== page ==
Step 2: Carbohydrate counter for weight loss

Know your Carbohydrates:

Losing weight is not about eating less, some of us need to eat more—of certain foods. And because so many people are eating things that don’t serve them, various organs and systems are now also suffering and may need some extra help.

Keeping things simplest, losing weight is about understanding the role certain foods especially carbohydrates play in energy and in your health. The fact that our bodies will convert carbohydrates to sugars and then has mechanisms to use those sugars for its energy preferentially over fats has created some confusion. Just because carbohydrates/sugars are used first, does not mean these are the best fuel for the body. If you want to return to your ideal weight, balance your sugar handling, and have energy all day long then you must shift your body away from burning carbs and sugars and over to burning fat—the stored fuel source for your body.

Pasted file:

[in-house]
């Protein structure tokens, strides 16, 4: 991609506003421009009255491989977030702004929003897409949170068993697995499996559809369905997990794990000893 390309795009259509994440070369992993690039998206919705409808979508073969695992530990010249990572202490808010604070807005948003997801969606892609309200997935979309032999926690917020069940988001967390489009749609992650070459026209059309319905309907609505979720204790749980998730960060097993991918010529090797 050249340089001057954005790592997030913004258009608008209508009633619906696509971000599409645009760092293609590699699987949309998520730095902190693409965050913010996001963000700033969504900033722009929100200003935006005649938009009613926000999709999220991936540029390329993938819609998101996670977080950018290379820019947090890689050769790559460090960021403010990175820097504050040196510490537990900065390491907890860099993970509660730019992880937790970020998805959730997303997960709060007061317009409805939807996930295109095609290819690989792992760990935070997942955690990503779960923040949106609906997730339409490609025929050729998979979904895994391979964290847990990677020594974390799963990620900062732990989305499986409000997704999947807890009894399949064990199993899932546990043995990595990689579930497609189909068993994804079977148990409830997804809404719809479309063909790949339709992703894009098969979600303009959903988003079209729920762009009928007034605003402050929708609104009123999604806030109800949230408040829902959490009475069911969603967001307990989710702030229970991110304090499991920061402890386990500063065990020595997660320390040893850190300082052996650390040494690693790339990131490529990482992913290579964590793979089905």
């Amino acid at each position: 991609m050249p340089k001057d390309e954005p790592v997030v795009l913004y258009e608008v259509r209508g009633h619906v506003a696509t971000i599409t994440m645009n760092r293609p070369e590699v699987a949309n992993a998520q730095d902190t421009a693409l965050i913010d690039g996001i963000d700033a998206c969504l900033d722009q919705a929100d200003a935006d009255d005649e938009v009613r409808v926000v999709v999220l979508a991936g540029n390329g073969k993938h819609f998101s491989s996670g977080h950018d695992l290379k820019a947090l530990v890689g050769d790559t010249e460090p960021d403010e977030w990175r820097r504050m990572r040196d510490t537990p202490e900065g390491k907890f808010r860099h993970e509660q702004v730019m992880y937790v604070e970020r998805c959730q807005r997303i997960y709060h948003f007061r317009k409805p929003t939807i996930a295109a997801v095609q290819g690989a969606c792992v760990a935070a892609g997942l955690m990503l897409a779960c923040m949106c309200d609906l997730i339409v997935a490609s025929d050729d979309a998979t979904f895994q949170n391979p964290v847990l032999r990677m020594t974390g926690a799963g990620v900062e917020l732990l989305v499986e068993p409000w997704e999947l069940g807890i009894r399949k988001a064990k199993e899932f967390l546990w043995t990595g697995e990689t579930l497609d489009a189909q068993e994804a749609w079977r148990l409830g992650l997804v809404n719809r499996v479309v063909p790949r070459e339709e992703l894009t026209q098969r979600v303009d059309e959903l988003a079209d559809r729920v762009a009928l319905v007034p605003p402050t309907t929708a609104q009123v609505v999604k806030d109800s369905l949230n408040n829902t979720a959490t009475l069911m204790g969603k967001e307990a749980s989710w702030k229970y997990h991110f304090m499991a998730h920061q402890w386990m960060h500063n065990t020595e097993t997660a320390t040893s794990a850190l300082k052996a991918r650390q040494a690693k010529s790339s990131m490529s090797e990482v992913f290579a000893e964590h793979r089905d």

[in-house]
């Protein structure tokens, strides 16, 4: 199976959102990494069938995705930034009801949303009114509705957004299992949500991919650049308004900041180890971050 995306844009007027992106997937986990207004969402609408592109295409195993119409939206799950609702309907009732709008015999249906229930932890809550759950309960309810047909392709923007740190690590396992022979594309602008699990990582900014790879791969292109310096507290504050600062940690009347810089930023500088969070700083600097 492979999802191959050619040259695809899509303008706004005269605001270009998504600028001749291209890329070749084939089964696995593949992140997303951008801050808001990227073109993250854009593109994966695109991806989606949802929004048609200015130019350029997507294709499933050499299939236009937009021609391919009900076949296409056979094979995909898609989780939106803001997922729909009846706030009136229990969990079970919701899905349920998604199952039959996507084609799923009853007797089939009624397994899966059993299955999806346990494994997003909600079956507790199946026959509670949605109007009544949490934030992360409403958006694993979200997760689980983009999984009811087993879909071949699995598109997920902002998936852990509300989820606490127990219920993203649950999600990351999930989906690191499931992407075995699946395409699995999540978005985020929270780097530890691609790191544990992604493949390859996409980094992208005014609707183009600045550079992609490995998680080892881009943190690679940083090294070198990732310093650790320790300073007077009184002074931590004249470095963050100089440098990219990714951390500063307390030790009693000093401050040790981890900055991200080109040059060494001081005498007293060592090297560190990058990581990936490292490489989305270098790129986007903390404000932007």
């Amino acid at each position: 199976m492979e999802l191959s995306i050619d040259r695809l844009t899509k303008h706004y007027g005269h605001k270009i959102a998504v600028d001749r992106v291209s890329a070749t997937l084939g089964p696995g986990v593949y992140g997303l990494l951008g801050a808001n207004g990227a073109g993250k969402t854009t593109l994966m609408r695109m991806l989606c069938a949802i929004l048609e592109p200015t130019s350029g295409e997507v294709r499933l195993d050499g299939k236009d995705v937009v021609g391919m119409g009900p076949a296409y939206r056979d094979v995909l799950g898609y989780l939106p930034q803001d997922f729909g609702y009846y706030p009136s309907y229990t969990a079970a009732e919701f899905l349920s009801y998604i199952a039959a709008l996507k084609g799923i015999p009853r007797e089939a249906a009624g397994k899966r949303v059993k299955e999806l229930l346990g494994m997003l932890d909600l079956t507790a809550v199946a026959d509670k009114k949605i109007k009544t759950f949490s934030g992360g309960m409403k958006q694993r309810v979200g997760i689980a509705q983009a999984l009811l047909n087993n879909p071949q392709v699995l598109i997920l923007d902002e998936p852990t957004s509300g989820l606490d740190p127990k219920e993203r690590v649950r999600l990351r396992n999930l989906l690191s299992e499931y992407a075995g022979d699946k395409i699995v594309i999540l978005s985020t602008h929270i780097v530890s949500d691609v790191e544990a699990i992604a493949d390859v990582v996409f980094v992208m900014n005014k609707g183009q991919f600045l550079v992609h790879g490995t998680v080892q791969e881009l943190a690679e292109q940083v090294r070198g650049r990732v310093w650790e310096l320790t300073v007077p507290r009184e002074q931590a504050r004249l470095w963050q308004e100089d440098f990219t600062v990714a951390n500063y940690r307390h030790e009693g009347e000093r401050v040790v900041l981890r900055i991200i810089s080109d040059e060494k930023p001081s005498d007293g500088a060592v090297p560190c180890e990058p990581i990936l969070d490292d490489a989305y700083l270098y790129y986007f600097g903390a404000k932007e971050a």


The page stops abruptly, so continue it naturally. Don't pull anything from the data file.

With the USDA and other nutrition agencies recommending that a 2000 calorie typical daily diet should include  800 to 1,300 of calories from carbohydrates, and as there are 4 calories in 1 gram of carbohydrates, this amounts to 202.5 to 325 grams of carbohydrates per day. Houston, we have a weight control problem.

Burning carbs (fast energy) and burning fat (slow burn, energy all day) are mutually exclusive: Your body will use one or the other—if carbohydrates and sugars are available, it will use those first. It will not burn the fat you so badly want to loose. Period.

This step keeps it simple—we trade out carbohydrates for more nutrient-dense foods. If you want to know why then please read the posts here and here (or type “carbohydrates” in the search bar). And please, if you have a complicated health situation then please seek out a trained professional who really understands nutrition science and who will work with you one-on-one. Warning: A LOT of people have jumped on the low-carb bandwagon without really understanding it and most formal nutrition schools haven’t embraced it at all. Studies consistently show that low-carb diets result in more weight loss and improve most risk factors for disease than the failed low-fat diet that is still being pushed by nutrition organizations all over the world. If hiring someone, please make sure they understand the current science and have experience with situations similar to yours.